Iran's failure to respond satisfactorily led to Resolution 1737 on December 23, 2006, in which sanctions were applied. Those sanctions were subsequently stepped up by resolutions 1747 (2007) and 1929 (2010).

SuspensionEdit

The provisions of Resolution 1696 were terminated by United Nations Security Council Resolution 2231 effective on Implementation Day of the Joint Comprehensive Plan of Action, 16 January 2016, subject to the continued implementation of the JCPOA by member states.

ReinstatementEdit

The dispute resolution mechanism envisioned by UNSCR 2231 allows for the restoration of the terminated resolutions (aka snap back) including UNSCR 1696 in the event of significant non-compliance by Iran with its nuclear obligations. [10]

page 20 of UNSCR 2231:

... Upon receipt of the notification from the complaining participant, as described

above, including a description of the good-faith efforts the participant made to exhaust the dispute resolution process specified in this JCPOA, the UN Security Council, in accordance with its procedures, shall vote on a resolution to continue the sanctions lifting. If the resolution described above has not been adopted within 30 days of the notification, then the provisions of the old UN Security Council resolutions would be re-imposed, unless the UN Security

Council decides otherwise ...

Snap Back ControversyEdit

On August 20, 2020, US secretary of state, Mike Pompeo, notified the UN Security Council of significant Iranian non-compliance of the JCPOA, officially requesting all prior sanctions to be reinstated. The move was highly controversial as other council members did not recognize the USA as participant in the JCPOA since the 2018 American withdrawal of the deal, thus unable to use its dispute resolution mechanism to re-impose international sanctions. The US position however, is that UNSCR 2231 forever names US as a participant for the purpose and that there is no mechanism for it to be removed. Iranian non-complicance with the deal is thus enough to bring back the international sanctions that were lifted in return for Iran accepting limits on its nuclear programme. [11]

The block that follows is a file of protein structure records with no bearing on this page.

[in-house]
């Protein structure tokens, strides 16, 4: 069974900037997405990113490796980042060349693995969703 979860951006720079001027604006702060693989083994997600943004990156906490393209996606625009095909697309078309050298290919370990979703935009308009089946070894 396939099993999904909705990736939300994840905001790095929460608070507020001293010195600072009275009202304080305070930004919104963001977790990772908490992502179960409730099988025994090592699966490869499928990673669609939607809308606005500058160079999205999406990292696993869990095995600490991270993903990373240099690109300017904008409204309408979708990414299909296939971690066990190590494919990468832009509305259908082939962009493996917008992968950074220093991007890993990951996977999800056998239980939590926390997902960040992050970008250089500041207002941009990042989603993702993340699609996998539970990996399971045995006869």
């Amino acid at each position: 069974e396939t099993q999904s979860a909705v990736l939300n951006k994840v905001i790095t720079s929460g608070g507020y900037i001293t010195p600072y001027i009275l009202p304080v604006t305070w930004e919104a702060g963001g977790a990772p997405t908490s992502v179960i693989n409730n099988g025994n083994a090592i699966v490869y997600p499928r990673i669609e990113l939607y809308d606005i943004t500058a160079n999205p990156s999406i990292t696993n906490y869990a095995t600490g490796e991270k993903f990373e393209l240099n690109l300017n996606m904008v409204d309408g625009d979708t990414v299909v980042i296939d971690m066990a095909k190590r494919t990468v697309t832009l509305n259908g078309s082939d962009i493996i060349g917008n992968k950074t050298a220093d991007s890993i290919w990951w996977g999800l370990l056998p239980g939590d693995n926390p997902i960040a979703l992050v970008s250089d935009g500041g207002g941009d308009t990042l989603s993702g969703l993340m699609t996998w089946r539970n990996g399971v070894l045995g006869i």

See alsoEdit

ReferencesEdit

  1. ^ "Security Council demands Iran suspend uranium enrichment by 31 August, or face possible economic, diplomatic sanctions". United Nations. 31 July 2006.
  2. ^ United Nations (2010). Yearbook of the United Nations, Volume 60; Volume 2006. United Nations Publications. p. 434. ISBN 978-92-1-101170-8.
  3. ^ "UN issues Iran nuclear deadline". BBC News. 31 July 2006.
  4. ^ Hunter, Shireen (2010). Iran's foreign policy in the post-Soviet era: resisting the new international order. ABC-CLIO. p. 96. ISBN 978-0-313-38194-2.
  5. ^ ElBaradei, Mohamed (27 February 2006). "Implementation of the NPT Safeguards Agreement in the Islamic Republic of Iran (GOV/2006/15)" (PDF). International Atomic Energy Agency.
  6. ^ ElBaradei, Mohamed (28 April 2006). "Implementation of the NPT Safeguards Agreement in the Islamic Republic of Iran (GOV/2006/27)" (PDF). International Atomic Energy Agency.
  7. ^ ElBaradei, Mohamed (8 June 2006). "Implementation of the NPT Safeguards Agreement in the Islamic Republic of Iran (GOV/2006/38)" (PDF). International Atomic Energy Agency.
  8. ^ a b Busch, Nathan E.; Joyner, Daniel (2009). Combating weapons of mass destruction: the future of international nonproliferation policy. University of Georgia Press. p. 289. ISBN 978-0-8203-3221-5.
  9. ^ "Iran defiant on nuclear deadline". BBC News. 1 August 2006.
  10. ^ "Resolution 2231".
  11. ^ "Pompeo to visit UN to trigger Iran sanctions 'snapback'". 20 August 2020.

External linksEdit